In the 1970s, pioneers in the field of disability and special education talked about celebrating difference. Wolf Wolfensberger, Burton Blatt, Ignacy Goldberg, Frances Connor and others promoted legislation for all childrenand encouraged a change in people's attitudes when a child with a disability was born. Pioneering parents of children with disabilities did begin to fight for their children and to celebrate their difference. In the 1980's, Emily Perl Kingsley, a good friend and colleague from the Children's Television Workshop (now "sesameworkshop"), wrote a wonderful essay called "Welcome to Holland". The story is about a mother waiting for the birth of her child and comparing it to planning to take a trip to Italy. At the last moment before landing the airplane, the announcement is made that they have arrived in Holland. "But I never wanted to come to Holland! I haven't the slightest idea of what you do here!"Slowly, as she learns about her new "child with Down Syndrome" and the joy he brings to her life, she discovers that "they've simply taken you to another place. Not what you were expecting, not what you planned - but possibly quite lovely nonetheless."
During these same decades, people with disabilities began to both celebrate their differenceand fight for equal rights. In a manner similar to all civil rights' struggles, they tore down numerous barriers of discrimination in education, employment, as well as access and inclusion in buildings, media and legislation. In the 1970's in the USA, leaders such as Ed Roberts, Judy Heumann, Jason Kingsley, Adrienne Asch and Linda Bove emerged to present some of the first positive, strong, proud role models of disabled persons to little girls and boys. Similar-minded leaders pioneered in other countries at about the same time.
Celebration of Diversity Still Rare
Time has passed. Mainstreaming and inclusion are part of the mandates of many Education Ministries around the world. Television programs, films and a few animated cartoons can be seen including children or adults with disabilities in a variety of ways. Yet when I look at most of these products that have been developed, it is still rare to see a celebration of diversity. Difference does not have to be in the faceof everyone - but we should not shy away from it either. We should "add value"to diversity whenever we can.
It is obviously not true, for example, that any child from a wealthier or more educated family is any brighter or more talented than another child. Nor is it true that a child born disabled is of any less value than a non-disabled child. What is likely to be true, however, is that for a variety of reasons, non-disabled children in many parts of the world are told more often "You can do anything", "You are good enough just as you are", "I am proud of you", etc. Additionally, they see themselvesreflected back in media every single day. The majority culture is celebrated.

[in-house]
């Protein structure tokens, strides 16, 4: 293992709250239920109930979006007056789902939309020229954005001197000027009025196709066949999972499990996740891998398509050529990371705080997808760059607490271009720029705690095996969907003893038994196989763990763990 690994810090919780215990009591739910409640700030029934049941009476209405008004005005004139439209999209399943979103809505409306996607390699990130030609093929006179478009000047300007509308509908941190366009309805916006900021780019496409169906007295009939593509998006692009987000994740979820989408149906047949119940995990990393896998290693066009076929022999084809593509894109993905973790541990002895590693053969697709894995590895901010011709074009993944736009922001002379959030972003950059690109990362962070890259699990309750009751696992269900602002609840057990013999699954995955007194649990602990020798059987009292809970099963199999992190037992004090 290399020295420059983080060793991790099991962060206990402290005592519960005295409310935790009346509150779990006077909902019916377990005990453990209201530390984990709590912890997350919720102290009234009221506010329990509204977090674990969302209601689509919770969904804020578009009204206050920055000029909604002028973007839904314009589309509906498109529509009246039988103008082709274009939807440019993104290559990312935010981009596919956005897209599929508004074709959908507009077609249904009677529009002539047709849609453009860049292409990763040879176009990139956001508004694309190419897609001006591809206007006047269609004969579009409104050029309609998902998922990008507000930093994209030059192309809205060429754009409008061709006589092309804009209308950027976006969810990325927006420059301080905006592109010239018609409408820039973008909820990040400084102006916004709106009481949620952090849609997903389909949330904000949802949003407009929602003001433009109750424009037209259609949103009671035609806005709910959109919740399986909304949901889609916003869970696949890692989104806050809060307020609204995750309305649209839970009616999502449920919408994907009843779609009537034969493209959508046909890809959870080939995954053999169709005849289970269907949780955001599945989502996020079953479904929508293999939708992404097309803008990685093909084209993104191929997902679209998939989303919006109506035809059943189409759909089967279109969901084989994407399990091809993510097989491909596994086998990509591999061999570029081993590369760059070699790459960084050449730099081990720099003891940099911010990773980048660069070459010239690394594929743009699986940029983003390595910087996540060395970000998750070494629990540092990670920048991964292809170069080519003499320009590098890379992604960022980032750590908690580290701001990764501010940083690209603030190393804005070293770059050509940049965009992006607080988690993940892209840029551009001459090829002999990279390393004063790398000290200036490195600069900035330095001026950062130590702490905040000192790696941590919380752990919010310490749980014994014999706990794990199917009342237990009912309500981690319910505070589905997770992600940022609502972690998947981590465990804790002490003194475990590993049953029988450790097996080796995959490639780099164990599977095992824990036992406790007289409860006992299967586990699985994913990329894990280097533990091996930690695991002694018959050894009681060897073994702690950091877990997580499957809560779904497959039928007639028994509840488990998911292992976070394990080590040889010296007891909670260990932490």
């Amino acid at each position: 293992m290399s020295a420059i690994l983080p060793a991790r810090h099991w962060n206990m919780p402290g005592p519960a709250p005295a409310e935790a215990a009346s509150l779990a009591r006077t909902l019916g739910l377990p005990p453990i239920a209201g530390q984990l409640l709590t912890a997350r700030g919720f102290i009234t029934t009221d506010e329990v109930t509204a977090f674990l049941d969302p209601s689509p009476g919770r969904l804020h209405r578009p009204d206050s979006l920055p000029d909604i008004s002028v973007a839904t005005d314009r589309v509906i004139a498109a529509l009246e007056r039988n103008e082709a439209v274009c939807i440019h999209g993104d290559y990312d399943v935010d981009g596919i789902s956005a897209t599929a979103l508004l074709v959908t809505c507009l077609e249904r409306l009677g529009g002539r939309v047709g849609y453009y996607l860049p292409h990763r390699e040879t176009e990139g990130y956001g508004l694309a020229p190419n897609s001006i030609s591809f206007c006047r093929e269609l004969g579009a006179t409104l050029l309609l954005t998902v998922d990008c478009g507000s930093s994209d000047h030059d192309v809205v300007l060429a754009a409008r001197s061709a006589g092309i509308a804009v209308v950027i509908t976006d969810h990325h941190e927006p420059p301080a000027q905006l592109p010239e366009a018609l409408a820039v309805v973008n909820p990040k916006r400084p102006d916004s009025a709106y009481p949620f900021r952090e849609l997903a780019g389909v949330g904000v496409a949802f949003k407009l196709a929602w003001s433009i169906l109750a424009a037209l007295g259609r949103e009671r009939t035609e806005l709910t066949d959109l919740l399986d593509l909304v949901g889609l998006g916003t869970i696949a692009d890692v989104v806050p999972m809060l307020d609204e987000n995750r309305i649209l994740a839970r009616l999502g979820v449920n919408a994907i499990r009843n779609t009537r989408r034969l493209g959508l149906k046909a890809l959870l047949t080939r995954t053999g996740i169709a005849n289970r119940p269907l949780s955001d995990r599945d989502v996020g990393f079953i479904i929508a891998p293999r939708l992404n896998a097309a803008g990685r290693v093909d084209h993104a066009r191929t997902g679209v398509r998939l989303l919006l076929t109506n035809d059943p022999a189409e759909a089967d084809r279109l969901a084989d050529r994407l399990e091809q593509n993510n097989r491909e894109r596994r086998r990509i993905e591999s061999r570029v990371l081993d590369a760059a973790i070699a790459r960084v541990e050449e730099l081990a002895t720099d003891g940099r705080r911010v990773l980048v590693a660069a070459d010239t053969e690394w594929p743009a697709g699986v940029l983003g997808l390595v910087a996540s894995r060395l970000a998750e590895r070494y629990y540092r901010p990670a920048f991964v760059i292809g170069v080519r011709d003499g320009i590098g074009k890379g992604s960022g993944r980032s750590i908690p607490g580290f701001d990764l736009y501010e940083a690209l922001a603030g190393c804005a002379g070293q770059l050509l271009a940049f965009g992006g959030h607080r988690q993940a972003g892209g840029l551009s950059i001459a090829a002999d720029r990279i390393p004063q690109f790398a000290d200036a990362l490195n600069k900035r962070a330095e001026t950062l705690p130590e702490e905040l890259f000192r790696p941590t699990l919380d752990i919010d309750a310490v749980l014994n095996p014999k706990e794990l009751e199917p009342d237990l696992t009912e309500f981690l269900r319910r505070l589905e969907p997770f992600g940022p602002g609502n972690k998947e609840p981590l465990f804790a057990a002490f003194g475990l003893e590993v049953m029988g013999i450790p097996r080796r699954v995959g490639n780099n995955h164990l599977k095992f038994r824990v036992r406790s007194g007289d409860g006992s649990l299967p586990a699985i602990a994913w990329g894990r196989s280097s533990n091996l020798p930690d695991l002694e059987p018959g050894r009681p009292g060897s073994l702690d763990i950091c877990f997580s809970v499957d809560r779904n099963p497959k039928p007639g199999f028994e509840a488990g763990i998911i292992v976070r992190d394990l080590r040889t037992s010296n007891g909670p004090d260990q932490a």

What is not as likely is for children in developing parts of the world, those from families who are poor or without "power", or disabled children anywhere - to be told and encouraged to be who they are, to be portrayed and valued just as they are, and for each one's uniqueness and diversity to be celebrated. So - they often grow up feeling inadequate and wanting to "be like someone else"who seems to have more value. Their diversity, their difference is not celebrated.
Children learn what they live
Perhaps, it is not as simple as I am laying it out to be. This valuing of difference must begin in infancy in the words and looks and touch we give to every baby regardless of ability, gender, beauty, status, personality, etc. In our early childhood curricula, parenting programs, in our books, songs and television programs for children - we can begin to celebrate diversityin unique and creative ways. We can and must model it for our children so that they will feel it and practice it in their lives. It can and must become a conscious goal. The authentic development of each and every child and the mutual respect for all children is at stake.
In our parenting programs, we must stress that:
New Book from the Maldives
Recently on an assignment with the UNICEF-Maldives Office, we developed a book called "Maldivian Babies". It is primarily a picture book for infants, young children and their families - with the goal of all types of babies from around the country able to see and celebrate themselves. There is a layout of healthy babiesthat are not only chubby but run the range in size, shape and ability. There are pages of beautiful babiesthat include those that are dark and light skinned, as well as a babies who are premature and young children who are disabled. There are exploring babies, some who prefer to explore quietly and with the security of a nearby adult. Others explore as far away and as independent as they can be. Each and every layout includes at least an equal number of girls and boys as well as children with disabilities.
The essay I mentioned before "Welcome to Holland"ends with a lesson about celebrating difference. The mother reminds us that "if you are too busy complaining (or comparing - author's addition) about the fact that you didn't get to go to Italy, you'll never be available to enjoy the very special things about Holland".
It all begins with accepting who we are and extending this gift to every human. Our uniqueness and diversity is evident each time an infant is born. We marvel at how could it be possible that no two babies look exactly alike - yes, even twins. Somewhere down the road, societal and cultural norms together with the media, pull us to try to be more alike than different. And then we tend to view difference and diversity as having less value. There is an old tale about a man named Rabbi Zusya who said "In the coming world, they will not ask me, 'Why were you not Moses?' They will ask me, 'Why were you not Zusya?'"
Perhaps, if we help each child - girl/boy, disabled/not, poor/rich, from North/South/East/West, from any culture or religion - to celebrate who they are . . . perhaps these children will grow up just wanting to be themselves. And encouraging others to do the same.